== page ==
In his own three-page memo released by the White House last May, Rosenstein concluded that Comey broke “longstanding principle” by holding his July 2016 press conference to announce Clinton’s case would be closed without a prosecution.
“The Director laid out his version of the facts for the news media as if it were a closing argument, but without a trial,” Rosenstein wrote. “It is a textbook example of what federal prosecutors and agents are taught not to do.”
Another critic was Trump himself, who has justified his decision to fire Comey last May by pointing to the way he handled the Clinton email scandal.
Few people believe Mueller would look to Comey’s inquiry into Clinton as a model, for multiple reasons that include the vastly different nature of the cases. And while Comey was operating in the shadow of the 2016 election, which would decide whether Clinton or Trump was headed to the White House, Mueller’s immediate challenge is keeping himself out of a political campaign where the balance of power in Congress is at stake.
Analysts also say it is a mistake to say that Mueller’s probe has been dragging.
After inheriting significant FBI and DOJ investigative work conducted before his appointment, Mueller notched his first criminal indictments — against Manafort and his deputy Rick Gates — last October, about five months after taking the job. By comparison, in the eight other major independent counsel cases dating to Jimmy Carter’s administration where indictments were filed in connection with alleged executive branch misconduct, the first criminal charges took an average of 17 months to file.
History also suggests Mueller shouldn’t expect to wrap up anytime soon.
The 21 major special counsel probes in the post-Watergate era lasted an average of three-and-a-half years from the appointment of an independent counsel to its conclusion,which in most cases involved the completion or publication of a final report, according to a POLITICO analysis.
There are outliers, like the 10-plus years that it took from initial appointment to public release of a 2006 report about President Bill Clinton’s Housing and Urban Development Secretary, Henry Cisneros. Or the more than eight years and four independent counsels – most notably Kenneth Starr — who handled everything from the probe into the Clintons’ Whitewater land deal to the Democratic president’s extramarital affairs.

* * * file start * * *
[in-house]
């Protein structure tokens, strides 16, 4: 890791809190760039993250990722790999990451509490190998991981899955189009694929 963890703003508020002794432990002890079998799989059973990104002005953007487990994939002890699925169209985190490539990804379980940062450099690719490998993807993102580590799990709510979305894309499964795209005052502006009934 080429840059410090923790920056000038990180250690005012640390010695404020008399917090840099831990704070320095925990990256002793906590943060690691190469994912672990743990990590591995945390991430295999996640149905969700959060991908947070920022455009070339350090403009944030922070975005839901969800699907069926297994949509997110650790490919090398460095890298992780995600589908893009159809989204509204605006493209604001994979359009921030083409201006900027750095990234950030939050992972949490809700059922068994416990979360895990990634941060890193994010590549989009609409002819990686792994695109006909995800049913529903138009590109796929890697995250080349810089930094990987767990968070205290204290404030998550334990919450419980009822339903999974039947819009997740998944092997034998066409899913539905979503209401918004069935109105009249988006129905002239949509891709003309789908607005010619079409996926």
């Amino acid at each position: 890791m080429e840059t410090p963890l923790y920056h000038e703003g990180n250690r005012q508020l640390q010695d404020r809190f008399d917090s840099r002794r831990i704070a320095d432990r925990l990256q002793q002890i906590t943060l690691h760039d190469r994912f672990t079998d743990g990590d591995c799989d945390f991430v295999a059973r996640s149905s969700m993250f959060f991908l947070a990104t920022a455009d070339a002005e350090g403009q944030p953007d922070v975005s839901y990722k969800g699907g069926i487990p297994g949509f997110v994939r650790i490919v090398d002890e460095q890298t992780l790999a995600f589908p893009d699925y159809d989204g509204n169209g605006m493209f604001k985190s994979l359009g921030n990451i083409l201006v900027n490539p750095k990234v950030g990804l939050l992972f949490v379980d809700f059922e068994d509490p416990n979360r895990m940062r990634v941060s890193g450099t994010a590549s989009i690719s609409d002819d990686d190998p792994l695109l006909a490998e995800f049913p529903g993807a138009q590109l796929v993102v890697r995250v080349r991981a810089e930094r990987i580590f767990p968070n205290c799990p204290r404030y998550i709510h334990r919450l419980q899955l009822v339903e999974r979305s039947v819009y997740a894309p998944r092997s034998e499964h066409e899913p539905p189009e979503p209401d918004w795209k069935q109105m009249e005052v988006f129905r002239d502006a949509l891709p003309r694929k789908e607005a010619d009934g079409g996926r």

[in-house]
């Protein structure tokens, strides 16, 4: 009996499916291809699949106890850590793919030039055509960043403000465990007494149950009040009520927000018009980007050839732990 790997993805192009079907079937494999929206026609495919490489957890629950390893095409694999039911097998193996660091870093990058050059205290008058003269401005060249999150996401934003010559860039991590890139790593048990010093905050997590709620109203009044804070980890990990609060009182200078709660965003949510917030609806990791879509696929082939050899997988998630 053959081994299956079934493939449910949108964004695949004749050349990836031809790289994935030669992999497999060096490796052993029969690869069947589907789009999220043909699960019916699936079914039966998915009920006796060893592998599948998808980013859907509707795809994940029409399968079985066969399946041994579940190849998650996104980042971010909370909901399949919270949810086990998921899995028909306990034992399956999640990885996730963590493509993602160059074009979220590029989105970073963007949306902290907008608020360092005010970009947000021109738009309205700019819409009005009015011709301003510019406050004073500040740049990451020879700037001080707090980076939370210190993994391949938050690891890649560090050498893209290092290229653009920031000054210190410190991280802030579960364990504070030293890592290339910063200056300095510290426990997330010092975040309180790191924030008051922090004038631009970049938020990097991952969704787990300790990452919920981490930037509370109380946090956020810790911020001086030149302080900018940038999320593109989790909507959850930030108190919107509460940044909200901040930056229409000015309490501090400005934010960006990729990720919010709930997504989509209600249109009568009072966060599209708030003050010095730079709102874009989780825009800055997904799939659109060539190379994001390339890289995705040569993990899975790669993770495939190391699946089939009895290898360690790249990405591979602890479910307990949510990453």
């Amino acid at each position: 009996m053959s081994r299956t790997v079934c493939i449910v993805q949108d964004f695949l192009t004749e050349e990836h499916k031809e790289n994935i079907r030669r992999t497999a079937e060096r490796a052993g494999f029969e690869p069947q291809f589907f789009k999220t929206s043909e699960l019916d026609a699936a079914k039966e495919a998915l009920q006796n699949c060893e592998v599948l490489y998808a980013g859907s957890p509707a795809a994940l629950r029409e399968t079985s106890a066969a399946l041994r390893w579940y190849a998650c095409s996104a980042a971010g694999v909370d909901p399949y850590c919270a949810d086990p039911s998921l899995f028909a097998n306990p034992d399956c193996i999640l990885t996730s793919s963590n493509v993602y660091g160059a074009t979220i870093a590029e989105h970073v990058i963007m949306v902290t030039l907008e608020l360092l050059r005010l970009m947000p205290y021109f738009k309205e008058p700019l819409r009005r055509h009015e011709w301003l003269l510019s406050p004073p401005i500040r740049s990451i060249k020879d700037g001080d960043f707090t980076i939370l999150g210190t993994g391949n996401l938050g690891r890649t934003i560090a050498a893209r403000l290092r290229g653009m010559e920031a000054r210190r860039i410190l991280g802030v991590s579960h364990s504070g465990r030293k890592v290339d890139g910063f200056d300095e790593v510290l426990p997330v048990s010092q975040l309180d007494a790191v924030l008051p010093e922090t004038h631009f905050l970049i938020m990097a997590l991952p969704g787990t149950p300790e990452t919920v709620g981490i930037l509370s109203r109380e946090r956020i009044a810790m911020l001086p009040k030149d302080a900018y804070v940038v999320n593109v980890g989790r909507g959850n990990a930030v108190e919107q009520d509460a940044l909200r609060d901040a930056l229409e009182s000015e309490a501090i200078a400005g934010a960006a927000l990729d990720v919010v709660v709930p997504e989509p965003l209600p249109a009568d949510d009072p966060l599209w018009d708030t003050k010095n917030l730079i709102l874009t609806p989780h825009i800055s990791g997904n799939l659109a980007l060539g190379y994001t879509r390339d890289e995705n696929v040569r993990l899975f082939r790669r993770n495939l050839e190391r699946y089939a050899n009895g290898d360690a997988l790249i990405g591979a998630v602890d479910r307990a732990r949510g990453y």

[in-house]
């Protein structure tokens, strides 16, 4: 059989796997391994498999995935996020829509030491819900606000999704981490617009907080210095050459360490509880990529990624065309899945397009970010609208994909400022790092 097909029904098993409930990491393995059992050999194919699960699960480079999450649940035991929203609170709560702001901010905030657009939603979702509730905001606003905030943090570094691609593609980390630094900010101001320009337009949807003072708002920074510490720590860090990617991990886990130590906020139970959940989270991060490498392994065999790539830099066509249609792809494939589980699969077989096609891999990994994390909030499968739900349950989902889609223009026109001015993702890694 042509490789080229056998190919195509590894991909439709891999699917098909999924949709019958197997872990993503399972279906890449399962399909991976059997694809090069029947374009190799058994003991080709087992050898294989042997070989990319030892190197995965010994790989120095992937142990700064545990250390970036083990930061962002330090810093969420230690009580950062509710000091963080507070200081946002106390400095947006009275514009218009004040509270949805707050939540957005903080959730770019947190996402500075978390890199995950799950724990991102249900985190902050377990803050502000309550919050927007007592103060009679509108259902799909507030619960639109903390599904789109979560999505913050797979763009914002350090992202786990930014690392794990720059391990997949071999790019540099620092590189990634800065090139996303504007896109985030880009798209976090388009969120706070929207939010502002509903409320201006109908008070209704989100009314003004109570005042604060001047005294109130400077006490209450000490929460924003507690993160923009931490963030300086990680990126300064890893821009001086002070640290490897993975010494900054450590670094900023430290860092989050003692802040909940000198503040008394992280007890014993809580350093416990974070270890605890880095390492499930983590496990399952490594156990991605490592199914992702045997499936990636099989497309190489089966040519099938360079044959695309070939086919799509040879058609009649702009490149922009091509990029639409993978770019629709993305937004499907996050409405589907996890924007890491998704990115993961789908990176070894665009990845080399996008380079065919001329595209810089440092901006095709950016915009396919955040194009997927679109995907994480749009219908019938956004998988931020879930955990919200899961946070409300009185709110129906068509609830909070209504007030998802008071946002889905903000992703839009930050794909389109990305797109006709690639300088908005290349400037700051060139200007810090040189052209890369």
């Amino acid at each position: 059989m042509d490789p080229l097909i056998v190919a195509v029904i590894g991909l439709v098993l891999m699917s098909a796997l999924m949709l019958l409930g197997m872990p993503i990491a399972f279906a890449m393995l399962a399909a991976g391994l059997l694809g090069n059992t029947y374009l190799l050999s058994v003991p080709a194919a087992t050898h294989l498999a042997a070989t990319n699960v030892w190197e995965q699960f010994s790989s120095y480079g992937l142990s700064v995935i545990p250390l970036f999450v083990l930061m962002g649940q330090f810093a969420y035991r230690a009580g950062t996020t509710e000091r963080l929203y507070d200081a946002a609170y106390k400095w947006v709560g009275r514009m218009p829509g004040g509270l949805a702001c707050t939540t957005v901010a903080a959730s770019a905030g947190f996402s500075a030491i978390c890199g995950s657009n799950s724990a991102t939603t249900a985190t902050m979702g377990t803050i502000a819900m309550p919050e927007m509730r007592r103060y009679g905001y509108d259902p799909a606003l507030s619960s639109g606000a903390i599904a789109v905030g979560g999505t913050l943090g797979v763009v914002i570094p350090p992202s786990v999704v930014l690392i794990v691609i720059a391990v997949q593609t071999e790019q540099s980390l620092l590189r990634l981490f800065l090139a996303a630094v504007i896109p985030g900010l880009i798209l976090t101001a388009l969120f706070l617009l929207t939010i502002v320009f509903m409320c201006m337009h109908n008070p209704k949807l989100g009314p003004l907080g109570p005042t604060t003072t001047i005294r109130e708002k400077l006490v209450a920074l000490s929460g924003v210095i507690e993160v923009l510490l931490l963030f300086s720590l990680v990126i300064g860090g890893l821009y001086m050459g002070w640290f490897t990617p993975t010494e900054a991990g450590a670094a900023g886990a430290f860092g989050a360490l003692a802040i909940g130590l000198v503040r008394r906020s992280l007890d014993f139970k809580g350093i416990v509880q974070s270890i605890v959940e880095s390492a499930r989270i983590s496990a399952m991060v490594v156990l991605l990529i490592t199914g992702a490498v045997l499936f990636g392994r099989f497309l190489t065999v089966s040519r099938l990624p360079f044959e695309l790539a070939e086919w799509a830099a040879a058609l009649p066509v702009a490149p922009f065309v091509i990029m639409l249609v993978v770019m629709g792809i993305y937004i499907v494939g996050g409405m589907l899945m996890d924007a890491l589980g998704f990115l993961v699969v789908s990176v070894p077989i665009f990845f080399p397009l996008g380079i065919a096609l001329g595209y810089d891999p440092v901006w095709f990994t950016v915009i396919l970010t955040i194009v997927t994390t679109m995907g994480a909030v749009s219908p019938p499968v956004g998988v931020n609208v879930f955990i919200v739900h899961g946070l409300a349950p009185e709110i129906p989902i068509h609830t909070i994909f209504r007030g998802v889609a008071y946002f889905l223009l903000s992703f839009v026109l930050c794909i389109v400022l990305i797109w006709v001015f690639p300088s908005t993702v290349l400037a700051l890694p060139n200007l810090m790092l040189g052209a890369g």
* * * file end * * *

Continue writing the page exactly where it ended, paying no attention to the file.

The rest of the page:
Giuliani bristled at the idea that the Mueller probe could last beyond the 2018 midterms, let alone go on for several years more.
“I think that’d be absurd,” he told POLITICO. “If we’re talking about the public having some degree of toleration for it now that’d switch very quickly” if the investigation extended beyond this year.
Several law enforcement experts said Mueller simply can’t let the complaints about his pace affect his work.
“Mueller and his people don’t want to drag this out any more than anyone else. They have lives to get back to,” said Samuel Buell, a former federal prosecutor and Duke University law professor. “So I think he is just moving forward as quickly as the evidence, and running everything to ground meticulously, allows. That’s what sets the agenda, not the political calendar.”
Elizabeth de la Vega, a former assistant U.S. attorney from the Northern District of California, said Mueller’s probe was unlikely to shutter before the mid-terms because of any political calculus.
“Mueller and his team are engaged in one of the most consequential investigations ever conducted in this country,” she said. “Regardless of what they do, or when they do it, they will be attacked politically. And the truth is, it’s almost always election season in this country.”